Intraoperative Radiotherapy Promising for Breast CancerLast Updated: November 12, 2013. For women with breast cancer, intraoperative radiotherapy is a promising alternative to external beam radiotherapy, according to two studies published online Nov. 11 in The Lancet and The Lancet Oncology.
TUESDAY, Nov. 12 (HealthDay News) -- For women with breast cancer, intraoperative radiotherapy is a promising alternative to external beam radiotherapy (EBRT), according to two studies published online Nov. 11 in The Lancet and The Lancet Oncology.
Jayant S. Vaidya, Ph.D., from University College London, and colleagues conducted a non-inferiority trial involving women aged 45 years and older with invasive ductal carcinoma who were randomized to receive single-dose targeted intraoperative radiotherapy (TARGIT; 1,721 patients) or whole-breast fractionated EBRT (1,730 patients). The researchers found that, in the conserved breast, the five-year risk for local recurrence was 3.3 percent for TARGIT and 1.3 percent for EBRT (P = 0.042). There was no significant difference in results for TARGIT concurrently with lumpectomy (2.1 percent) compared with EBRT (1.1 percent; P = 0.31). Breast cancer mortality was similar between the groups (P = 0.56).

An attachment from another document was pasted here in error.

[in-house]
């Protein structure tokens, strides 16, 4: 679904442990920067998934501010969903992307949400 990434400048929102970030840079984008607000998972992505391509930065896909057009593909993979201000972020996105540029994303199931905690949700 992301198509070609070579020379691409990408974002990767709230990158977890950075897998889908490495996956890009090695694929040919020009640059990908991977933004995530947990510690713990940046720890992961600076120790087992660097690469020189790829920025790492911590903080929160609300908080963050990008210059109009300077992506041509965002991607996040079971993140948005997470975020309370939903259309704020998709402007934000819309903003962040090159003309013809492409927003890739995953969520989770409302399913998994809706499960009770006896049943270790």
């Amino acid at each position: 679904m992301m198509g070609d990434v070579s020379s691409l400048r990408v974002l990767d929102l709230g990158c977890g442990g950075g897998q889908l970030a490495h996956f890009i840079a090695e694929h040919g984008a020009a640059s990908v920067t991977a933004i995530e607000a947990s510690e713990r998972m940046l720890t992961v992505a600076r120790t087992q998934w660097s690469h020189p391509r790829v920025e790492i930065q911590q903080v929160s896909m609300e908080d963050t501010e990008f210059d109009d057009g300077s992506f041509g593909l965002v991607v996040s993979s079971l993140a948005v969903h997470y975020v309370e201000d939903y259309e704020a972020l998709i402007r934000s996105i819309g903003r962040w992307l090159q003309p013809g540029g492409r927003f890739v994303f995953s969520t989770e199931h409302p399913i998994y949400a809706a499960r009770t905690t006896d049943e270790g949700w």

Umberto Veronesi, M.D., from the European Institute of Oncology in Milan, and colleagues randomized women aged 48 to 75 years with early breast cancer to receive whole-breast external radiotherapy (654 women) or intraoperative radiotherapy with electrons (651 women). The researchers found that after a median follow-up of 5.8 years, significantly more patients in the intraoperative radiotherapy versus the external radiotherapy group had an ipsilateral breast tumor recurrence, with five-year event rates of 4.4 and 0.4 percent, respectively (hazard ratio, 9.3). The five-year overall survival was 96.8 and 96.9 percent in the intraoperative radiotherapy and external radiotherapy groups, respectively.
"Improved selection of patients could reduce the rate of ipsilateral breast tumor recurrence with intraoperative radiotherapy with electrons," Veronesi and colleagues write.
Several authors from the first study disclosed financial ties to medical device companies, including Carl Zeiss, which manufactures the Intrabeam device.
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